Since I haven't been blogging on a regular basis, I have a pile of books waiting that I've read and haven't talked about. I figured I should remedy that, so I give you mini-reviews! I read some of these so long ago that some details are hazy, so this is really the best option for me to at least tell you what books I liked and didn't like. :)
This post will focus on half of the young adult novels that I've read over the last few months. Since this post has been sitting in "draft" mode for...well, a long time, some novels are a little hazier than others (these are in order from the furthest away to the most recent reads).
Feel free to tell me in comments if you've read the same novel and your thoughts! :)
I read both Delirium and Pandemonium shortly after they were published, and I was ready to read Requiem when it came out. I wasn't all that happy with the end of either of the two previous books-both made me roll my eyes. Of the two, Pandemonium irritated me more, but I still wanted to know how the story ended.
While I certainly flew through Requiem, I was left feeling very unimpressed. The book felt a bit disjointed. And the romantic conflict felt forced to me. It left a bitter taste in my mouth. However, I did like the storyline with Hana, and felt that it connected well with Lena's story.
Overall, I enjoyed the series, and I've recommended it to a bunch of students. They all seemed to really enjoy it, so I consider that to be a success.
Graceling is one of those titles I've been meaning to read, but hadn't picked up at the store. I finally caved when one of the students from the school's book club convinced me it was really good.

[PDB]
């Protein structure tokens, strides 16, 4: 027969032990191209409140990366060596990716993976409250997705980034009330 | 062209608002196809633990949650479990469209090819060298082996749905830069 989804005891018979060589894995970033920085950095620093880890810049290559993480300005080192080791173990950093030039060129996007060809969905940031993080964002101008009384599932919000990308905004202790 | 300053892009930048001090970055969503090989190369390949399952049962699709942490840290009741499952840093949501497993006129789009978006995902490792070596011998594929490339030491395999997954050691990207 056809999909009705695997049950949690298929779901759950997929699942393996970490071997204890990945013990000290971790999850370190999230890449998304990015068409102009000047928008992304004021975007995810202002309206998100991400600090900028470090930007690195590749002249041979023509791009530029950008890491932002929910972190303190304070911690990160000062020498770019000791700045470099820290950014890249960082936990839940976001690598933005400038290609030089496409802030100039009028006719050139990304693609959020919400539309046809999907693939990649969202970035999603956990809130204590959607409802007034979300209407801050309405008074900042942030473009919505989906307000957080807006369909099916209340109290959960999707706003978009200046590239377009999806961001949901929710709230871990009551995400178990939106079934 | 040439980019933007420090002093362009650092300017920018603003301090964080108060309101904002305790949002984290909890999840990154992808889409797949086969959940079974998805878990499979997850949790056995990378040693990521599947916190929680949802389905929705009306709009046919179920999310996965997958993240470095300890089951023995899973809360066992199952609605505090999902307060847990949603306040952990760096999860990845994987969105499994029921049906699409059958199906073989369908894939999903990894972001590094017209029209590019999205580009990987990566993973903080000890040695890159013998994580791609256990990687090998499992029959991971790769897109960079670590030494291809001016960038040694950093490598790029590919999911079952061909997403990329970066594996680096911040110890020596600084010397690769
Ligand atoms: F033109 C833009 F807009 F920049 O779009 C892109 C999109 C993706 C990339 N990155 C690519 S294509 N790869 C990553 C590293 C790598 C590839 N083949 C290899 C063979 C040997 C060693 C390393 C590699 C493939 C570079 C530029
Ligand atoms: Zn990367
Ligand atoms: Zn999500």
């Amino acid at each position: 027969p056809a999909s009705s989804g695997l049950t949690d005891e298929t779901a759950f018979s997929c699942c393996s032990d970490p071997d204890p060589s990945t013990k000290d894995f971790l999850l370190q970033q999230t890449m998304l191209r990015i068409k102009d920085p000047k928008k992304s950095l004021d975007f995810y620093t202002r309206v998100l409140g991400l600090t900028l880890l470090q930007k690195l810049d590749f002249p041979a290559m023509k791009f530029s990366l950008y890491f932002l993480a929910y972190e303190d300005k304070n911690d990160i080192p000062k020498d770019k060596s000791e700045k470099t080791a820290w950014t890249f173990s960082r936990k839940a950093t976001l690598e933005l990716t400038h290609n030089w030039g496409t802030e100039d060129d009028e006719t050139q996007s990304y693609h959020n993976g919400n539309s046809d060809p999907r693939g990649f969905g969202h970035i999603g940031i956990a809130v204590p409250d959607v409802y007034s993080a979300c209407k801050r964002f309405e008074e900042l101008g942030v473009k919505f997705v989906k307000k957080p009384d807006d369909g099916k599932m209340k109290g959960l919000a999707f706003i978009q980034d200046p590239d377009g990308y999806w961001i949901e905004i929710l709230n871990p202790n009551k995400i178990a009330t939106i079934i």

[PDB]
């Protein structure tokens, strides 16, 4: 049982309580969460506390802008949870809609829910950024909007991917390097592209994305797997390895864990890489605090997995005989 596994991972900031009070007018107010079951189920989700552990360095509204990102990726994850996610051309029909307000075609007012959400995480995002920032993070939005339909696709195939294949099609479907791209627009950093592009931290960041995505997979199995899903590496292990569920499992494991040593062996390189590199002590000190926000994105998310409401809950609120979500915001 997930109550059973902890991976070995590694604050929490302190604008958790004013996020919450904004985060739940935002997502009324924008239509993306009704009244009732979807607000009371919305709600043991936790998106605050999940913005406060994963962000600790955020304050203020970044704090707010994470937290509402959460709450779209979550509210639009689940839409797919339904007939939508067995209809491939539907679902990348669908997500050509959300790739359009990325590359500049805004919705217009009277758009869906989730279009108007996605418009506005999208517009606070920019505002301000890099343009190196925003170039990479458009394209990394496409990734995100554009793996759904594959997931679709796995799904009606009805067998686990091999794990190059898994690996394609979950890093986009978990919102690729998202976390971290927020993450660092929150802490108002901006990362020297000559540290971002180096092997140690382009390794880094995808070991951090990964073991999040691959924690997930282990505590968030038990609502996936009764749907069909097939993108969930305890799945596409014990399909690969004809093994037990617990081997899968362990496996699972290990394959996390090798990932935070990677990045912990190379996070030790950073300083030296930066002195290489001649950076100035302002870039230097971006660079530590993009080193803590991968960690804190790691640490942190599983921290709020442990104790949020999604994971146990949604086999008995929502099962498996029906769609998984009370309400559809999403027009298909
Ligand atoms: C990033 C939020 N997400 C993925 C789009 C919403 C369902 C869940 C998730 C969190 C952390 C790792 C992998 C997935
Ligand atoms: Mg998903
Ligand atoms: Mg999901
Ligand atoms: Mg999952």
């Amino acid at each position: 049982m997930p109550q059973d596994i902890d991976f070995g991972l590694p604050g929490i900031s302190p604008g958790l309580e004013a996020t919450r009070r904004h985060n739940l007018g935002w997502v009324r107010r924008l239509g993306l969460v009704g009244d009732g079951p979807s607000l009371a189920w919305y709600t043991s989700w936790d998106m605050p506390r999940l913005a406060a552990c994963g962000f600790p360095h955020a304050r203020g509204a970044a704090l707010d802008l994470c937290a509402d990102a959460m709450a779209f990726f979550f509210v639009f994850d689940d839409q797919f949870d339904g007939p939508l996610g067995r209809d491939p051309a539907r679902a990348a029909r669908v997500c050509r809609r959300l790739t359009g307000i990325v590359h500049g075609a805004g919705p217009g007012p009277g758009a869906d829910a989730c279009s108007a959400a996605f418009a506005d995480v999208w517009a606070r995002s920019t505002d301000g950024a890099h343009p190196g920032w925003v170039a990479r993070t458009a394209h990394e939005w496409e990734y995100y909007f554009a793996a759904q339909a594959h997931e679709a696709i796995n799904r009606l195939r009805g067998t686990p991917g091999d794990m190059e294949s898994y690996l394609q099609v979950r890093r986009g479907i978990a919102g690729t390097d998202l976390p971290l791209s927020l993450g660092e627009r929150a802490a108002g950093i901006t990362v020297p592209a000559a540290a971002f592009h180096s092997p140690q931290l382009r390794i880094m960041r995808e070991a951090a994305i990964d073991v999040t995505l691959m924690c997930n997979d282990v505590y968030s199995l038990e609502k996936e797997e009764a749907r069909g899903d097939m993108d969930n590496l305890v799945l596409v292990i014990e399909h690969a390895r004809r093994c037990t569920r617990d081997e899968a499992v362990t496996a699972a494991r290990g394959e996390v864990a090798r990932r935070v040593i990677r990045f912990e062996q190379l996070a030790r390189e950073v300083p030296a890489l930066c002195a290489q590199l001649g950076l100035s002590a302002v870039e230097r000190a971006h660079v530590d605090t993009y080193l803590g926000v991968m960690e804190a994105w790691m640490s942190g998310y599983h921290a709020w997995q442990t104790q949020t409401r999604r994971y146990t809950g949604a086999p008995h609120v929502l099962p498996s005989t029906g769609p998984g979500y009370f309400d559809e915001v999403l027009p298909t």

And she was right. Hands down, Graceling is one of the best YA fantasy novels I've read in a long time. I found it to be original and compelling. Katsa was a narrator and character that I truly rooted for. She underwent a great deal of change in the novel, but maintained her identity no matter the circumstances. That was something I really admired from Cashore-that she didn't sacrifice her character's real identity to go along with what the read might want.
The novel, as a whole, was well-written and evenly paced. I flew through it in a night and couldn't read it fast enough. It also caused me to go out to the store and immediately pick up Cashore's other 2 titles.
Fire is set in the same world as Graceling, but takes place in a neighboring realm. While in Graceling certain characters are marked with different colored eyes as a sign of their grace, or high skill in a certain area (Katsa's is survival), the country in which Fire takes place is one of violence and anger. The main character, Fire, is a woman with brilliant hair-a trait that attracts violence and anger since her hair also has power.
The story was similarly paced to Graceling. Again, I found the world believable and well-developed. In many ways, the country of Fire's story was similar to the places Katsa journeyed through. Both women had to struggle to be understood for their particular traits. However, I did find Fire to be more...violent than Graceling, and it was missing something to really push it over the edge (and that isn't to say I didn't enjoy it, I did, but not as much as Graceling). In any case, the book left me thinking after I closed it.
Bitterblue by Kristin Cashore
The last of my Cashore binge is her most recent novel. Bitterblue goes back to the realm that Graceling takes place in and reintroduces us to some of the same characters, but focusing on Bitterblue.
Of the three novels in this world, Bitterblue was by far the most political. That is an aspect of fantasy literature that I really love, but puts some people off. I also really enjoyed seeing old characters in new roles, and seeing how Bitterblue had changed from the first novel.